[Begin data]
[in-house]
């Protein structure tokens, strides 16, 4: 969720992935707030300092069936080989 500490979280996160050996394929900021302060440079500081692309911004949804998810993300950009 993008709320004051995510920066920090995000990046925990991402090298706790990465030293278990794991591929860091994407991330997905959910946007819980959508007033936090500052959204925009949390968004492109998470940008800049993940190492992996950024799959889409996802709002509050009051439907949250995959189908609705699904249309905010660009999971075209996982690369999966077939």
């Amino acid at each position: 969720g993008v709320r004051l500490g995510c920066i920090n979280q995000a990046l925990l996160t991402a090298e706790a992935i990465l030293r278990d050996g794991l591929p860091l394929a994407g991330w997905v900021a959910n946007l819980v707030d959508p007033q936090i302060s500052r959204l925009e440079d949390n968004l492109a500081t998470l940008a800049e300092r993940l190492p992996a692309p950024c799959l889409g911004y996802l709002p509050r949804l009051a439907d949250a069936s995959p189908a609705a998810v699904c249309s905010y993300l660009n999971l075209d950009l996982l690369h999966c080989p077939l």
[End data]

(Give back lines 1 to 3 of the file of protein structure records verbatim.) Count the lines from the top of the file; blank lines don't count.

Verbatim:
[in-house]
């Protein structure tokens, strides 16, 4: 969720992935707030300092069936080989 500490979280996160050996394929900021302060440079500081692309911004949804998810993300950009 993008709320004051995510920066920090995000990046925990991402090298706790990465030293278990794991591929860091994407991330997905959910946007819980959508007033936090500052959204925009949390968004492109998470940008800049993940190492992996950024799959889409996802709002509050009051439907949250995959189908609705699904249309905010660009999971075209996982690369999966077939």
């Amino acid at each position: 969720g993008v709320r004051l500490g995510c920066i920090n979280q995000a990046l925990l996160t991402a090298e706790a992935i990465l030293r278990d050996g794991l591929p860091l394929a994407g991330w997905v900021a959910n946007l819980v707030d959508p007033q936090i302060s500052r959204l925009e440079d949390n968004l492109a500081t998470l940008a800049e300092r993940l190492p992996a692309p950024c799959l889409g911004y996802l709002p509050r949804l009051a439907d949250a069936s995959p189908a609705a998810v699904c249309s905010y993300l660009n999971l075209d950009l996982l690369h999966c080989p077939l």